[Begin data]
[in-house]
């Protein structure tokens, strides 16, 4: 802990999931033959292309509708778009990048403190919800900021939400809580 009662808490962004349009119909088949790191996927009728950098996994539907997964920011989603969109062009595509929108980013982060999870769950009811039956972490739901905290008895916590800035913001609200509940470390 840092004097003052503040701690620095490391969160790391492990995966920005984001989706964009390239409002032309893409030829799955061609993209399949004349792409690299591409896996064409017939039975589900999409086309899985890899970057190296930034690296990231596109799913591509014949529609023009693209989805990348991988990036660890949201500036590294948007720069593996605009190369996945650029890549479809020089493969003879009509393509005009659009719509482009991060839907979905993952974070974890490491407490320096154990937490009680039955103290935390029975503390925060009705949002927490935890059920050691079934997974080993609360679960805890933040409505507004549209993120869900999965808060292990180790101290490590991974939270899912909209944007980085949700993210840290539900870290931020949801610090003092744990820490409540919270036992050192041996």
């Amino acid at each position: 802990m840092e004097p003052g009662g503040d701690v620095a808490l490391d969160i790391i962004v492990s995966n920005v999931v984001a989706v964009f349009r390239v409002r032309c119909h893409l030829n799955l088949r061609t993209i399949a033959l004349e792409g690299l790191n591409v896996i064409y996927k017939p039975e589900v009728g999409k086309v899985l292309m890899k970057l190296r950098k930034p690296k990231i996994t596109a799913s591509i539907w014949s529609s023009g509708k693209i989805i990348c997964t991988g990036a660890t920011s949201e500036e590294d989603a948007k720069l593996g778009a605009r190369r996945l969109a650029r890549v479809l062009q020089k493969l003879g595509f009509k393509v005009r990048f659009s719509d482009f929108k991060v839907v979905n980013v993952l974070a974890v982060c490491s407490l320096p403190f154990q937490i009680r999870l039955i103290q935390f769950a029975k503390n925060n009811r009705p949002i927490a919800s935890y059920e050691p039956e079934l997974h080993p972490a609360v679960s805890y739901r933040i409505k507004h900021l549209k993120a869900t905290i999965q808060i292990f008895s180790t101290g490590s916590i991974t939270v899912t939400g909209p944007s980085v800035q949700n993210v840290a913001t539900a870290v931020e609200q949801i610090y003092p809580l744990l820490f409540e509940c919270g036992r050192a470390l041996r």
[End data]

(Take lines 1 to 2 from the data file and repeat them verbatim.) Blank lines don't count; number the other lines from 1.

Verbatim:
[in-house]
């Protein structure tokens, strides 16, 4: 802990999931033959292309509708778009990048403190919800900021939400809580 009662808490962004349009119909088949790191996927009728950098996994539907997964920011989603969109062009595509929108980013982060999870769950009811039956972490739901905290008895916590800035913001609200509940470390 840092004097003052503040701690620095490391969160790391492990995966920005984001989706964009390239409002032309893409030829799955061609993209399949004349792409690299591409896996064409017939039975589900999409086309899985890899970057190296930034690296990231596109799913591509014949529609023009693209989805990348991988990036660890949201500036590294948007720069593996605009190369996945650029890549479809020089493969003879009509393509005009659009719509482009991060839907979905993952974070974890490491407490320096154990937490009680039955103290935390029975503390925060009705949002927490935890059920050691079934997974080993609360679960805890933040409505507004549209993120869900999965808060292990180790101290490590991974939270899912909209944007980085949700993210840290539900870290931020949801610090003092744990820490409540919270036992050192041996």